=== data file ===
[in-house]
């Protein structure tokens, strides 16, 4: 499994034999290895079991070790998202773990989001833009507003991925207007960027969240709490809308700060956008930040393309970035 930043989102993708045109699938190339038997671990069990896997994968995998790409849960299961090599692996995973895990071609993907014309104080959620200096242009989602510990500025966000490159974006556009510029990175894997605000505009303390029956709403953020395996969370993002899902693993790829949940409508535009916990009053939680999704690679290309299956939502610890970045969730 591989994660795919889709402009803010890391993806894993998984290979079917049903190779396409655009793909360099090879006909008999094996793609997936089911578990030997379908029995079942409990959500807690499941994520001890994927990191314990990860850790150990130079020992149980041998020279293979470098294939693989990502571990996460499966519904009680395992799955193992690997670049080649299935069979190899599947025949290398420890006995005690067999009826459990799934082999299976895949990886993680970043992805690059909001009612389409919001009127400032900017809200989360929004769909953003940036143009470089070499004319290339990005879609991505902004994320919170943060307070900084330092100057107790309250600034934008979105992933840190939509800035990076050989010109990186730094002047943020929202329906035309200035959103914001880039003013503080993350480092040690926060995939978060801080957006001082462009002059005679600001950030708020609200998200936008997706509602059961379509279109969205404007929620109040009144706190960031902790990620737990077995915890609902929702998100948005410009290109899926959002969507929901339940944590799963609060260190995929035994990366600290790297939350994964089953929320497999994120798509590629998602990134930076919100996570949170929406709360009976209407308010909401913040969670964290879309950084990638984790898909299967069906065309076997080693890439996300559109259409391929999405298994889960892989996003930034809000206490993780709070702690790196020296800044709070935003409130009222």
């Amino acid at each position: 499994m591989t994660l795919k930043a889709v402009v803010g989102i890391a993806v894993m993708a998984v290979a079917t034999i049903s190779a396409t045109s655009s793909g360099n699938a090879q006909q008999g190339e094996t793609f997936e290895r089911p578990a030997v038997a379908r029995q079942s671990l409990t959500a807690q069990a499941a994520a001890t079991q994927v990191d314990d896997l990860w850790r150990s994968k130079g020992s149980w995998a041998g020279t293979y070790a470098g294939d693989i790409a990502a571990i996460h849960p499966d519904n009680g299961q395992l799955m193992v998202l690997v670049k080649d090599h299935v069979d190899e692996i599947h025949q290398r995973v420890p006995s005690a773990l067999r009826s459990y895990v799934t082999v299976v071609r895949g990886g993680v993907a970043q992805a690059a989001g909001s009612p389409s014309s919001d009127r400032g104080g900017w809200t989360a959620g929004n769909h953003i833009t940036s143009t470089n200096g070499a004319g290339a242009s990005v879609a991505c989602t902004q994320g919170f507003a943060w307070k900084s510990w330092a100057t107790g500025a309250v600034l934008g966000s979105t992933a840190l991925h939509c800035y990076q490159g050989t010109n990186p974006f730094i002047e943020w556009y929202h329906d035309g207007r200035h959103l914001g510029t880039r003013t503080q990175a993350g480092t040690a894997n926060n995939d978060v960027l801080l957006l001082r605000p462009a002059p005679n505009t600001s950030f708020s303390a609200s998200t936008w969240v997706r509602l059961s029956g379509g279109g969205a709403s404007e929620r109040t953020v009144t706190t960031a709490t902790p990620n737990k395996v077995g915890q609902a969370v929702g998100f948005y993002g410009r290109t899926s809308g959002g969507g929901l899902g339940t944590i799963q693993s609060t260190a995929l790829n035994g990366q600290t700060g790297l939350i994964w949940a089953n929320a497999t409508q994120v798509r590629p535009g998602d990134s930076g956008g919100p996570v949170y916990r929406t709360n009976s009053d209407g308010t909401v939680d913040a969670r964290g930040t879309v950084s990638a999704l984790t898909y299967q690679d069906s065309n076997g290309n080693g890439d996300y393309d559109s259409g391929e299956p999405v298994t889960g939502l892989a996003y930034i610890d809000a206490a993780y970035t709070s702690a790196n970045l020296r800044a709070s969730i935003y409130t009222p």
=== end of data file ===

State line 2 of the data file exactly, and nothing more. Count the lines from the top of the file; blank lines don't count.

């Protein structure tokens, strides 16, 4: 499994034999290895079991070790998202773990989001833009507003991925207007960027969240709490809308700060956008930040393309970035 930043989102993708045109699938190339038997671990069990896997994968995998790409849960299961090599692996995973895990071609993907014309104080959620200096242009989602510990500025966000490159974006556009510029990175894997605000505009303390029956709403953020395996969370993002899902693993790829949940409508535009916990009053939680999704690679290309299956939502610890970045969730 591989994660795919889709402009803010890391993806894993998984290979079917049903190779396409655009793909360099090879006909008999094996793609997936089911578990030997379908029995079942409990959500807690499941994520001890994927990191314990990860850790150990130079020992149980041998020279293979470098294939693989990502571990996460499966519904009680395992799955193992690997670049080649299935069979190899599947025949290398420890006995005690067999009826459990799934082999299976895949990886993680970043992805690059909001009612389409919001009127400032900017809200989360929004769909953003940036143009470089070499004319290339990005879609991505902004994320919170943060307070900084330092100057107790309250600034934008979105992933840190939509800035990076050989010109990186730094002047943020929202329906035309200035959103914001880039003013503080993350480092040690926060995939978060801080957006001082462009002059005679600001950030708020609200998200936008997706509602059961379509279109969205404007929620109040009144706190960031902790990620737990077995915890609902929702998100948005410009290109899926959002969507929901339940944590799963609060260190995929035994990366600290790297939350994964089953929320497999994120798509590629998602990134930076919100996570949170929406709360009976209407308010909401913040969670964290879309950084990638984790898909299967069906065309076997080693890439996300559109259409391929999405298994889960892989996003930034809000206490993780709070702690790196020296800044709070935003409130009222």